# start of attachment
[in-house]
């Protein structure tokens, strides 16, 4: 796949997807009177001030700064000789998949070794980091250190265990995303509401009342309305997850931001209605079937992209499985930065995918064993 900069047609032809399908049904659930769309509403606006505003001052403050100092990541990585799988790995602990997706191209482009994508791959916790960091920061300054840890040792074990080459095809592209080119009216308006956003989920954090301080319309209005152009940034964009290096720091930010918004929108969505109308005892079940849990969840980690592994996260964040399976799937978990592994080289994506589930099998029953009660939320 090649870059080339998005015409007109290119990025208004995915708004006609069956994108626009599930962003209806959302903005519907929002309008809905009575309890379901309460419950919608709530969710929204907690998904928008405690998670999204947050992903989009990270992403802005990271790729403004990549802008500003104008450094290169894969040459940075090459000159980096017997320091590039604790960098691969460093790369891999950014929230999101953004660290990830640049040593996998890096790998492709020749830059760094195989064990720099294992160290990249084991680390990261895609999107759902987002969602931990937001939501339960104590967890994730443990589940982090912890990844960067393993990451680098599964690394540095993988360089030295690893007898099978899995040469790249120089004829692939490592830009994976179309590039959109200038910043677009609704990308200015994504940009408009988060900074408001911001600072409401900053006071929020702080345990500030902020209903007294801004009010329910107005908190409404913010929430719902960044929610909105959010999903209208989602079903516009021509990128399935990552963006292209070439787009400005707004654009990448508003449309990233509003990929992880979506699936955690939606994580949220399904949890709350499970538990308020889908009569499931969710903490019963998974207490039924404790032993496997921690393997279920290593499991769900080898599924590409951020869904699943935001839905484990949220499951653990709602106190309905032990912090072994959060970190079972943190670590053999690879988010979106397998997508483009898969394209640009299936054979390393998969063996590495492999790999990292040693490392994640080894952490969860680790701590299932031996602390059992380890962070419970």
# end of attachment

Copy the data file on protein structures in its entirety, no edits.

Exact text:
[in-house]
């Protein structure tokens, strides 16, 4: 796949997807009177001030700064000789998949070794980091250190265990995303509401009342309305997850931001209605079937992209499985930065995918064993 900069047609032809399908049904659930769309509403606006505003001052403050100092990541990585799988790995602990997706191209482009994508791959916790960091920061300054840890040792074990080459095809592209080119009216308006956003989920954090301080319309209005152009940034964009290096720091930010918004929108969505109308005892079940849990969840980690592994996260964040399976799937978990592994080289994506589930099998029953009660939320 090649870059080339998005015409007109290119990025208004995915708004006609069956994108626009599930962003209806959302903005519907929002309008809905009575309890379901309460419950919608709530969710929204907690998904928008405690998670999204947050992903989009990270992403802005990271790729403004990549802008500003104008450094290169894969040459940075090459000159980096017997320091590039604790960098691969460093790369891999950014929230999101953004660290990830640049040593996998890096790998492709020749830059760094195989064990720099294992160290990249084991680390990261895609999107759902987002969602931990937001939501339960104590967890994730443990589940982090912890990844960067393993990451680098599964690394540095993988360089030295690893007898099978899995040469790249120089004829692939490592830009994976179309590039959109200038910043677009609704990308200015994504940009408009988060900074408001911001600072409401900053006071929020702080345990500030902020209903007294801004009010329910107005908190409404913010929430719902960044929610909105959010999903209208989602079903516009021509990128399935990552963006292209070439787009400005707004654009990448508003449309990233509003990929992880979506699936955690939606994580949220399904949890709350499970538990308020889908009569499931969710903490019963998974207490039924404790032993496997921690393997279920290593499991769900080898599924590409951020869904699943935001839905484990949220499951653990709602106190309905032990912090072994959060970190079972943190670590053999690879988010979106397998997508483009898969394209640009299936054979390393998969063996590495492999790999990292040693490392994640080894952490969860680790701590299932031996602390059992380890962070419970």